James Pinsky: Farmscaping: Turn your farm into an insect killing party place

James Pinsky


Spring is here, and so are the bugs.

For most of us, the added companionship of pesky flying insects, which buzz, bite and bother our outdoor activities, is nothing more than a nuisance.

For farmers, however, insects can be much more than annoying. They can be financial saboteurs eating away profit margins with every bite they take out of crops.

Still, as devastating as the wrong insects can be, farmers don’t have the time to run around their properties with a fly swatter to eliminate bug problems. So, many farmers do the next best thing, they create a complete ecological wonderland of hedgerows, insectary plants, cover crops, and water reservoirs to attract and keep some of nature’s best insect assassins like birds, bats, spiders, reptiles and other pest predators to patrol their farms.

The practice is known as farmscaping.

According to July 2013 article on farmscaping written by Geoff Zehnder, Clemson University, “farmscaping is a whole-farm, ecological approach to increase and manage biodiversity with the goal of increasing the presence of beneficial organisms.” Zehnder said many pest populations could be managed by enhancing the efficacy and local abundance of the existing community of natural enemies through modification of the environment, a concept that has been termed “conservation biological control.”

In other words, if you design your farm correctly, Mother Nature can provide all of the free expert bug-killing labor you’ll need. In fact, not only would you not have to pay bats, birds, snakes and spiders to kill your bugs, but they don’t need health care coverage, child care or holidays off. Who knows, if you’re a good enough host, chances are they’ll send you Christmas cards for throwing such tasty and fun food parties all year long. After all, to us a swarm of mosquitoes is torture but to a single bat, which can chow down on about 1,000 mosquitoes an hour, it’s an all-you-can-eat buffet.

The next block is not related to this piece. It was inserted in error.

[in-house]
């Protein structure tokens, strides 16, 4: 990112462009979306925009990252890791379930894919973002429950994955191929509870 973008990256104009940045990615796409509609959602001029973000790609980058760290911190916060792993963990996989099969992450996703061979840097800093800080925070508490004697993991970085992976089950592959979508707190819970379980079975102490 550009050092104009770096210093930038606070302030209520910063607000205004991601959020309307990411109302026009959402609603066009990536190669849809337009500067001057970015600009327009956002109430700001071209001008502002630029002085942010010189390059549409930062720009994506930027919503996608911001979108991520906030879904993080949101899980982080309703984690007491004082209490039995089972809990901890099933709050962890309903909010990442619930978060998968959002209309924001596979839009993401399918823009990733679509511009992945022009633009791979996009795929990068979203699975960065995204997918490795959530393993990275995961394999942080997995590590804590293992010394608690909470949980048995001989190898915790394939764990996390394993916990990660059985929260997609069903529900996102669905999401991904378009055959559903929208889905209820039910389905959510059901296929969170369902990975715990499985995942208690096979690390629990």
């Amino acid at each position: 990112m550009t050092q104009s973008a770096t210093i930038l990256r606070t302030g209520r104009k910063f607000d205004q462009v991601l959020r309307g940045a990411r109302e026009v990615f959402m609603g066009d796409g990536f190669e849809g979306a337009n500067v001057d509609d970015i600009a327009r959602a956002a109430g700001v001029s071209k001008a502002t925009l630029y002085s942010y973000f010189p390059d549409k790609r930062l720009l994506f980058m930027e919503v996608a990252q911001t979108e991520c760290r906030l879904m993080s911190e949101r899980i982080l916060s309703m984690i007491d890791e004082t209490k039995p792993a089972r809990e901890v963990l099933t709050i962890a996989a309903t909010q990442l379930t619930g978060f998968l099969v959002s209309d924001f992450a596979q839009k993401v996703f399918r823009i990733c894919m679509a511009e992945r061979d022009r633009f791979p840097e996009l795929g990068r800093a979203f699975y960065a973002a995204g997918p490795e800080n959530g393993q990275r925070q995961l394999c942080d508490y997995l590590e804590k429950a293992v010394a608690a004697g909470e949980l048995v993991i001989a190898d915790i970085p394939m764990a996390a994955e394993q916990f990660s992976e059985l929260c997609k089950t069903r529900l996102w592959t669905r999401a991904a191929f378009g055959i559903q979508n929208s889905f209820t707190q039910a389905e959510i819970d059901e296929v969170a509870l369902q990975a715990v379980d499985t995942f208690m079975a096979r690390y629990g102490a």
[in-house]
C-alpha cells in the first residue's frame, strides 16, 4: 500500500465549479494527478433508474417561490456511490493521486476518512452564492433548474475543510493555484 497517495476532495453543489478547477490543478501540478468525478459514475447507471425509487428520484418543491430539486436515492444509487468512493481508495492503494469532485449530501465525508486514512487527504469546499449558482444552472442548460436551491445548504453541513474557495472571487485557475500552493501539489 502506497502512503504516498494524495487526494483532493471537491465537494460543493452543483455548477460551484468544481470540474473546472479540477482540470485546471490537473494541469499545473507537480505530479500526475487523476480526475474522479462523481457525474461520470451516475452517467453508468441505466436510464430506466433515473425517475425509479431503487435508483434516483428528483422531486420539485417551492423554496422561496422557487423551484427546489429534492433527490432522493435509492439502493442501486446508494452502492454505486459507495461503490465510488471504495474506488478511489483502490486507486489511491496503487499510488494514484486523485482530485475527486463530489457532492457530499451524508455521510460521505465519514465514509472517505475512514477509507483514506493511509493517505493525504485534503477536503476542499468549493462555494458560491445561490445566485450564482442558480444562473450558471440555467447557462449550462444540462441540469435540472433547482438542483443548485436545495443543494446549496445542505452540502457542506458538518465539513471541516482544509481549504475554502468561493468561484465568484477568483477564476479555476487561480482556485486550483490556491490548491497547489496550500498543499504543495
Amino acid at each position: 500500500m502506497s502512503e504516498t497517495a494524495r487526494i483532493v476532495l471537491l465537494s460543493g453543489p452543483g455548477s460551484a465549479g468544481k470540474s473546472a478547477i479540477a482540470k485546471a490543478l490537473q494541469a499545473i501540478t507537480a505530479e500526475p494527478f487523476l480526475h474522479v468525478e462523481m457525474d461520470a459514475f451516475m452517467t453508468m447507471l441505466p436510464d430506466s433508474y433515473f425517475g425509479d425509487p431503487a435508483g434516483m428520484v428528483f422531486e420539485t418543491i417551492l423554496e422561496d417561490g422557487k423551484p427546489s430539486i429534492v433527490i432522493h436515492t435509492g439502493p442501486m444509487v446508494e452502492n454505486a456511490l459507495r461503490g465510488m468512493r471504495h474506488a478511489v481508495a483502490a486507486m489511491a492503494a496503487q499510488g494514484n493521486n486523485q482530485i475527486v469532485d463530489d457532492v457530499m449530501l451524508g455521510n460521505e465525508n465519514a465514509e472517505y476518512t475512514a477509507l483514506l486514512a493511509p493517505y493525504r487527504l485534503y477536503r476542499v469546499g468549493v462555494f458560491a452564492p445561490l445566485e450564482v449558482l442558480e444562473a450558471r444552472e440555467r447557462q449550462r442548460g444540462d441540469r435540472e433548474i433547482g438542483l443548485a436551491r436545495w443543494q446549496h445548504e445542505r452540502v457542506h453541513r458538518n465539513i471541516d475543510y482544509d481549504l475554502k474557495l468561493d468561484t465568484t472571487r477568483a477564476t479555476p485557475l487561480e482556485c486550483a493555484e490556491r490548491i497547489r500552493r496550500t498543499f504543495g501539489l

Aside from keeping your local bat population well fed, Zehnder said by carefully planning and implementing a farmscaping system landowners can reap quite a few benefits like:

• Reduced need for pesticides and savings in pest management costs. The pest suppressive influence of an effective farmscape will perpetuate as long as the farmscape provides suitable habitat for natural enemies.

• Increased habitat and wildlife diversity on the farm. A carefully planned farmscape increases overall ecological diversity and improves habitat for plant and animal species.

• Farmscaping is adaptable to any farm plan. Insectary plantings can be placed adjacent to crop fields, but they can also be placed next to paths or roadways, on steep banks, along drainage ditches, or in buffer zones.

• Erosion control/soil building. Farmscapes placed in contours between fields, steep ditches, or places that are easily eroded gives stability to the soil. Farmscaping can also be used as a filter strip to prevent water runoff and soil erosion. Plants used in farmscapes contribute to healthy soil by adding nutrients and organic matter.

• Added value. Farmscape plants like cut flowers and medicinal plants can be sold at market to generate added income for the farm. (Note: Farmscape plants grown in designated buffer zones cannot be sold as “organic,” but they may have market value. Records should be maintained of all sales of crops harvested from buffer zones.)

If the thought of trying to manage your insect problems has been bugging you, then you might want to consider farmscaping your property. To learn a lot more about farmscaping, feel free to give our newest conservation specialist, Nick Livesay, a call at (540) 465-2424 ext. 102 or send him an email at nick.livesay@lfswcd.org

James Pinsky is the education and information coordinator for the Lord Fairfax Soil and Water Conservation District.  Contact him at 540.465.2424, ext. 104, or james.pinsky@lfswcd.org.